Non-mendelian dominant maternal effects caused by CRISPR/Cas9 transgenic components in Drosophila melanogaster

Chun Chieh Lin, Christopher J. Potter

Research output: Contribution to journalArticlepeer-review

12 Scopus citations


The CRISPR/Cas9 system has revolutionized genomic editing. The Cas9 endonuclease targets DNA via an experimentally determined guide RNA (gRNA). This results in a double-strand break at the target site . We generated transgenic Drosophila melanogaster in which the CRISPR/Cas9 system was used to target a GAL4 transgene in vivo. To our surprise, progeny whose genomes did not contain CRISPR/Cas9 components were still capable of mutating GAL4 sequences. We demonstrate this effect was caused by maternal deposition of Cas9 and gRNAs into the embryo, leading to extensive GAL4 mutations in both somatic and germline tissues. This serves as a cautionary observation on the effects of maternal contributions when conducting experiments using genomically encoded CRISPR/Cas9 components. These results also highlight a mode of artificial inheritance in which maternal contributions of DNA editing components lead to transmissible mutant defects even in animals whose genomes lack the editing components. We suggest calling this a dominant maternal effect to reflect it is caused by the gain of maternally contributed products. Models of CRISPR-mediated gene drive will need to incorporate dominant maternal effects in order to accurately predict the efficiency and dynamics of gene drive in a population.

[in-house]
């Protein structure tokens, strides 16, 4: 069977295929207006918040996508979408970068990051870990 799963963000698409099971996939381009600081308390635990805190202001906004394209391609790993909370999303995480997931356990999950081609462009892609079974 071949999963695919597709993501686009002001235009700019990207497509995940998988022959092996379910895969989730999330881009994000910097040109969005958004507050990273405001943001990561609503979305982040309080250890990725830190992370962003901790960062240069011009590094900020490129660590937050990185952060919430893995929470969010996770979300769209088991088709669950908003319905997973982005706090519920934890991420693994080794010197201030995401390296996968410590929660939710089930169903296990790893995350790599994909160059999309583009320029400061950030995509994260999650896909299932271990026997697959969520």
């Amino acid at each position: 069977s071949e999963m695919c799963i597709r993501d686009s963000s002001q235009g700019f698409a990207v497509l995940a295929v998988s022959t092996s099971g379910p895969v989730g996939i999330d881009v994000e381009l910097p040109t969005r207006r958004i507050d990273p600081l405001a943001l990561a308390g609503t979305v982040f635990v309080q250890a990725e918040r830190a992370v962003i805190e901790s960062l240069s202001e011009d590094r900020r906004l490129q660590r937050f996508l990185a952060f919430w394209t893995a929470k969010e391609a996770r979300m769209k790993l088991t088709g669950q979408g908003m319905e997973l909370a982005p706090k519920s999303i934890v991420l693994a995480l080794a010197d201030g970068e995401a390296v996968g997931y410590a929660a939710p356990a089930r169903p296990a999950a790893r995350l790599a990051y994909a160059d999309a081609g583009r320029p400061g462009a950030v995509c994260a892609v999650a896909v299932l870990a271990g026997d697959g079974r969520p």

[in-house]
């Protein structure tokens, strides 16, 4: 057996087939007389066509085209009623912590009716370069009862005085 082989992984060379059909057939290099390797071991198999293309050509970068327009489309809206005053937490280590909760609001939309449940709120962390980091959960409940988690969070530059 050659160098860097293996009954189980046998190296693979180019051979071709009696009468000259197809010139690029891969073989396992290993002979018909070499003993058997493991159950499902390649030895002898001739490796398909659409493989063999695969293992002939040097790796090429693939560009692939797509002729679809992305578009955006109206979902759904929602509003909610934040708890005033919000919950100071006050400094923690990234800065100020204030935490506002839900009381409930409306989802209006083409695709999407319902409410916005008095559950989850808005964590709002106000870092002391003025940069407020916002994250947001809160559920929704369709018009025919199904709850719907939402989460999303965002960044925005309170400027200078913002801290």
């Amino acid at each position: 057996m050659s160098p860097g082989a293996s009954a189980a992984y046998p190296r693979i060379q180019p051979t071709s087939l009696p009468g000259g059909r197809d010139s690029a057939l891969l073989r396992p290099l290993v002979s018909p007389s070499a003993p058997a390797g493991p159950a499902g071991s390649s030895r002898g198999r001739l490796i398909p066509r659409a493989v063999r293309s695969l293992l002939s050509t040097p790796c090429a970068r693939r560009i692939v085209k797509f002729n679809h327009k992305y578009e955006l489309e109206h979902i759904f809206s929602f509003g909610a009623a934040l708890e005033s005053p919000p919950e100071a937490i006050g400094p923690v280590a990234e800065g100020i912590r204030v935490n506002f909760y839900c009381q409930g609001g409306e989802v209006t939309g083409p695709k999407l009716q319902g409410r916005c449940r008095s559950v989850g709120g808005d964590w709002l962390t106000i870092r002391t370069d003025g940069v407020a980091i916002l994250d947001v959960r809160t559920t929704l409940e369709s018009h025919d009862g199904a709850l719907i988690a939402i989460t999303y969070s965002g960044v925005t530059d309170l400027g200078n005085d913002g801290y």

Original languageEnglish (US)
Pages (from-to)3685-3691
Number of pages7
JournalG3: Genes, Genomes, Genetics
Issue number11
StatePublished - 2016
Externally publishedYes


  • Gene drive
  • HACK
  • MCR
  • Maternal effect
  • Mutagenic chain reaction

ASJC Scopus subject areas

  • Molecular Biology
  • Genetics
  • Genetics(clinical)


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